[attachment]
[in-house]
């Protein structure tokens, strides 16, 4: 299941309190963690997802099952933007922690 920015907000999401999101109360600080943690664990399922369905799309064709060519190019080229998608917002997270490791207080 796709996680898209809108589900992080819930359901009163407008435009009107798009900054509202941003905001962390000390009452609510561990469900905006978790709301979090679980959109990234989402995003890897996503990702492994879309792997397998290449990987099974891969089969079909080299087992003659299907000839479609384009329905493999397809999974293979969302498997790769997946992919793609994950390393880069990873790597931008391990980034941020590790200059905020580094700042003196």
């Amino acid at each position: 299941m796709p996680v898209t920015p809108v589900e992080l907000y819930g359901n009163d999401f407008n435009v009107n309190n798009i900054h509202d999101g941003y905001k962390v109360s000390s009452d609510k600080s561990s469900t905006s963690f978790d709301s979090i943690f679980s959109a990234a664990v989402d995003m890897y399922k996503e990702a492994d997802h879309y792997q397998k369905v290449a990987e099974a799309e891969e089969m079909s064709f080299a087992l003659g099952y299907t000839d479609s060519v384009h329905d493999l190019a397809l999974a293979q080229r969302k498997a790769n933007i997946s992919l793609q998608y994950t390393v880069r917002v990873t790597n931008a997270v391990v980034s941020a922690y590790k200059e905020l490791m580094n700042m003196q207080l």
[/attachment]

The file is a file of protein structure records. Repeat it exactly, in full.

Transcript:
[in-house]
């Protein structure tokens, strides 16, 4: 299941309190963690997802099952933007922690 920015907000999401999101109360600080943690664990399922369905799309064709060519190019080229998608917002997270490791207080 796709996680898209809108589900992080819930359901009163407008435009009107798009900054509202941003905001962390000390009452609510561990469900905006978790709301979090679980959109990234989402995003890897996503990702492994879309792997397998290449990987099974891969089969079909080299087992003659299907000839479609384009329905493999397809999974293979969302498997790769997946992919793609994950390393880069990873790597931008391990980034941020590790200059905020580094700042003196």
């Amino acid at each position: 299941m796709p996680v898209t920015p809108v589900e992080l907000y819930g359901n009163d999401f407008n435009v009107n309190n798009i900054h509202d999101g941003y905001k962390v109360s000390s009452d609510k600080s561990s469900t905006s963690f978790d709301s979090i943690f679980s959109a990234a664990v989402d995003m890897y399922k996503e990702a492994d997802h879309y792997q397998k369905v290449a990987e099974a799309e891969e089969m079909s064709f080299a087992l003659g099952y299907t000839d479609s060519v384009h329905d493999l190019a397809l999974a293979q080229r969302k498997a790769n933007i997946s992919l793609q998608y994950t390393v880069r917002v990873t790597n931008a997270v391990v980034s941020a922690y590790k200059e905020l490791m580094n700042m003196q207080l």